The fact of having bipolar disorder, which comes with different mood states, is that when you are in one—or in between them—you know it can shift at any time. This is both a feature and a bug: on one hand, it teaches us to live one day at a time and embrace the good days more fully for their goodness; on the other hand, I think we all live with a degree of caution that at some point trouble will return. For that, I say the best protection is preparedness.
Having been formally diagnosed with bipolar disorder more than 20 years ago, I’ve had enough time to prepare a “bag of tricks” that work for me, coping skills I use when that unwelcome interloper, depression, comes to call. I had one very severe breakdown that landed me in the hospital about seven years ago and which placed me totally out of commission for about two and half years. Since then, I’ve had more minor “down” stretches than I can count, some of which involve frantic anxiety, and some that are simply more torpor filled. Whatever the case, I make sure I always have these tools on hand to help me get through successfully.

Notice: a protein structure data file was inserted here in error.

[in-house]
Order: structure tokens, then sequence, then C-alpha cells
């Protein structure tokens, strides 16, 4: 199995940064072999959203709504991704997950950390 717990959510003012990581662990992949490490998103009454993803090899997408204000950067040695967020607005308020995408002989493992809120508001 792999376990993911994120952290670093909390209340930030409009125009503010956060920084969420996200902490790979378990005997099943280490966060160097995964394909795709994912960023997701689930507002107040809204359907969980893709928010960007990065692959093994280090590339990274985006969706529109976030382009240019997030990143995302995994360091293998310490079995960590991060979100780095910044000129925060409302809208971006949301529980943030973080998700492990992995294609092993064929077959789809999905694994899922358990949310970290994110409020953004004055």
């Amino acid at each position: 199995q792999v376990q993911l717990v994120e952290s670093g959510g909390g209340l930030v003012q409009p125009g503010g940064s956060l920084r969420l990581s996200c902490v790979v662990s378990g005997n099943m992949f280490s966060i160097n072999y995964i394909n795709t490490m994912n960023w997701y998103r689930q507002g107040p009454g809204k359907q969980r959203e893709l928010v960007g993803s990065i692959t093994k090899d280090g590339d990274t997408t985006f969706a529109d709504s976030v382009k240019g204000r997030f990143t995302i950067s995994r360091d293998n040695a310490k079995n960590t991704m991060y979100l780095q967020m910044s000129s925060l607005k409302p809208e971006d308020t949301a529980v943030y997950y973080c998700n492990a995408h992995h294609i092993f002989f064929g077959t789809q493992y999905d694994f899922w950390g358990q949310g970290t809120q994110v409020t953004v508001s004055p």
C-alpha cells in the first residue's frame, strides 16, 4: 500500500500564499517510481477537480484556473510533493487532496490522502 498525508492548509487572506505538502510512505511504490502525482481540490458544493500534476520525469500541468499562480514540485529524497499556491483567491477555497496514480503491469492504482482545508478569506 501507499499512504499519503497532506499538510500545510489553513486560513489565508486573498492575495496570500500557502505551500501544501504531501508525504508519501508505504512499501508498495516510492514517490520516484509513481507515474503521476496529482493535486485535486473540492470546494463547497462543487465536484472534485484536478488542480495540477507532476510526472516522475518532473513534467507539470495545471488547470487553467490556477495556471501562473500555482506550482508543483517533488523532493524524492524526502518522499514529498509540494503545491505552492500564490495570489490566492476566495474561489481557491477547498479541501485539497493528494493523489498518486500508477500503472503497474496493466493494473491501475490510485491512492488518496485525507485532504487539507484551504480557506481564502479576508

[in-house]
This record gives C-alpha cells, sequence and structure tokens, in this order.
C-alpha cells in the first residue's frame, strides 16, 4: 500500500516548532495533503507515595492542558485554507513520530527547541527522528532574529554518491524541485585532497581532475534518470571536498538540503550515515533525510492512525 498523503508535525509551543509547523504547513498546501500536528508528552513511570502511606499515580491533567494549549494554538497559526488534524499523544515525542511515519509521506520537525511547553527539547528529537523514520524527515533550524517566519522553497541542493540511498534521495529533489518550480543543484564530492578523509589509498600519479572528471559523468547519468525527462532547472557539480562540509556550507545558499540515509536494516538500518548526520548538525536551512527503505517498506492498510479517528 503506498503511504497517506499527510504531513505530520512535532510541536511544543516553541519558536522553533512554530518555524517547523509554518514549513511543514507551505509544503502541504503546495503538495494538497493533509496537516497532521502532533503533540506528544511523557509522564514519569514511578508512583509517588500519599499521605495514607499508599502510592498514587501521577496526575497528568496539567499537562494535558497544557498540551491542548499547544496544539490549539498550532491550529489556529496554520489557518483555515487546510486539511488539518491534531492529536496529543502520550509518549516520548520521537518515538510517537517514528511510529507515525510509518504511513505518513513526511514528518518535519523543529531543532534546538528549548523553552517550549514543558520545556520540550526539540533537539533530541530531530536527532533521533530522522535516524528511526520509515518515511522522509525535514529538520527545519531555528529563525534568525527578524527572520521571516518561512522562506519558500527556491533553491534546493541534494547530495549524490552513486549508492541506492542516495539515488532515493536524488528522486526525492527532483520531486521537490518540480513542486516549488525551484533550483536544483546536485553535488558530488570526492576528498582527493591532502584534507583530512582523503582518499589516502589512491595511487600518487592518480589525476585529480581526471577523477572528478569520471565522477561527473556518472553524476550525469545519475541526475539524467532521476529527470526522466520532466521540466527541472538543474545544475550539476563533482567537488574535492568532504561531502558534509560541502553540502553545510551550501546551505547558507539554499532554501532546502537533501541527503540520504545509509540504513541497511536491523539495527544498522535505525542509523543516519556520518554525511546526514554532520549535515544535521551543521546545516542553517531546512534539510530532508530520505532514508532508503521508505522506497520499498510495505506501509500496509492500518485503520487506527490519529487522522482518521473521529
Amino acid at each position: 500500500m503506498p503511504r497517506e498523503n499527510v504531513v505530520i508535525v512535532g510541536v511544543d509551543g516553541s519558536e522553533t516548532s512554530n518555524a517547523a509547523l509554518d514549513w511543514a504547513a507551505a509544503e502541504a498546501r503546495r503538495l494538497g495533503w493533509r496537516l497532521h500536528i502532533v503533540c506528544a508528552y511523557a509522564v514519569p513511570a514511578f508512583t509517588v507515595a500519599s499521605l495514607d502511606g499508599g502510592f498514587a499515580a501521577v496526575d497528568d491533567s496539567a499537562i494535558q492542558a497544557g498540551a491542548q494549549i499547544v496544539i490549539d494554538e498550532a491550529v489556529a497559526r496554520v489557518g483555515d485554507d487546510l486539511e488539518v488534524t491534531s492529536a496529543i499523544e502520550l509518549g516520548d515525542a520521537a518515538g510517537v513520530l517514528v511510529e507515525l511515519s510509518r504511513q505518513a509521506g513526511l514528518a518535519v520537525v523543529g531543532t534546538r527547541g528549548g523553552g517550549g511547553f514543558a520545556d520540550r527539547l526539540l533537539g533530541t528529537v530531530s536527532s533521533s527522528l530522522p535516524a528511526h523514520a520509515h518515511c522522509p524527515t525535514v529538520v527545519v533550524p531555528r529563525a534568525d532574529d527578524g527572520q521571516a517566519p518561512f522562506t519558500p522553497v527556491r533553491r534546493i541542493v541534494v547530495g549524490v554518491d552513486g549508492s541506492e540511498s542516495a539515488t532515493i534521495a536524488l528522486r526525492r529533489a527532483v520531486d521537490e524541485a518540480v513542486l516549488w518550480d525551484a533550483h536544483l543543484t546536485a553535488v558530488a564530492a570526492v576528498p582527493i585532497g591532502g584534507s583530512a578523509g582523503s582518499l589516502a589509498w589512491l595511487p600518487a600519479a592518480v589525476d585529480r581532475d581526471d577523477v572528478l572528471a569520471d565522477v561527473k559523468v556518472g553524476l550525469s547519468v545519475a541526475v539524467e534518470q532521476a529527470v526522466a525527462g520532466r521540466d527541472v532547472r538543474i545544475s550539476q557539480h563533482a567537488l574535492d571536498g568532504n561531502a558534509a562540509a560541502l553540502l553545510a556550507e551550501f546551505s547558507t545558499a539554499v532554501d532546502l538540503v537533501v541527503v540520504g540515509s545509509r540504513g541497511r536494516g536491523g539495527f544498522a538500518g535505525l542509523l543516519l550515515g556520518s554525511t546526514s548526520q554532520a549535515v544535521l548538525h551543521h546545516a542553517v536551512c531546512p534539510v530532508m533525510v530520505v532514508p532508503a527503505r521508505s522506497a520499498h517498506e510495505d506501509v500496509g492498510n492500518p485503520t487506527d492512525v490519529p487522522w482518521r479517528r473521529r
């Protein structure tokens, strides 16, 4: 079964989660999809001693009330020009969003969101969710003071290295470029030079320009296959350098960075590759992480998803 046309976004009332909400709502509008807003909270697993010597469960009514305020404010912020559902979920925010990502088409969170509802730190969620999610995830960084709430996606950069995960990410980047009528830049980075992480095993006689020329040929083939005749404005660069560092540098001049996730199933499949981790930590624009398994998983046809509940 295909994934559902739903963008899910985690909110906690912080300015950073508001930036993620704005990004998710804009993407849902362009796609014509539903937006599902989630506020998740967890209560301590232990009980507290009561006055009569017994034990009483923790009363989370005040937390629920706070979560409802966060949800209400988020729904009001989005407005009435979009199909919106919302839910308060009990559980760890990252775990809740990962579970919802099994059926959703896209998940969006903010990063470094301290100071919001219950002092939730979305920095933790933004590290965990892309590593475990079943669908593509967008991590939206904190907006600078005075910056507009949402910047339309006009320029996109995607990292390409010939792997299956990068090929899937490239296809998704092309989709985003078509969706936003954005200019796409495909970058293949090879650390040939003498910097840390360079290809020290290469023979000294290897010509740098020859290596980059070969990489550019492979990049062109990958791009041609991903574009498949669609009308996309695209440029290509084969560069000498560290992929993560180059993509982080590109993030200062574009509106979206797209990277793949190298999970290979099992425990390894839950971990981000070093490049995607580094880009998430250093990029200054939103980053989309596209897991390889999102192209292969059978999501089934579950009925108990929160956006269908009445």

As an aside, I’m sure my doctor would tell me to mention exercise here, and, yes, exercise promotes the release of endorphins that can counteract depression. I’m not including exercise in my rundown, however, because it has been my experience that whenever someone tells me to try exercise, they come off sounding sanctimonious. If you can work up the moxie to exercise when you’re depressed, it’s bound to be helpful for you. And if you can’t, that’s fine, too.
At the end of the day, there’s just one more strategy I have to
pass along, and that’s when you’re in the midst of a depressive episode, remember
to treat yourself, in all things, as gently as you would treat your very best
friend if he or she were suffering through the same pain as you are. Take
it easy on yourself, and you will get to the other side and
discover that the pain is all through.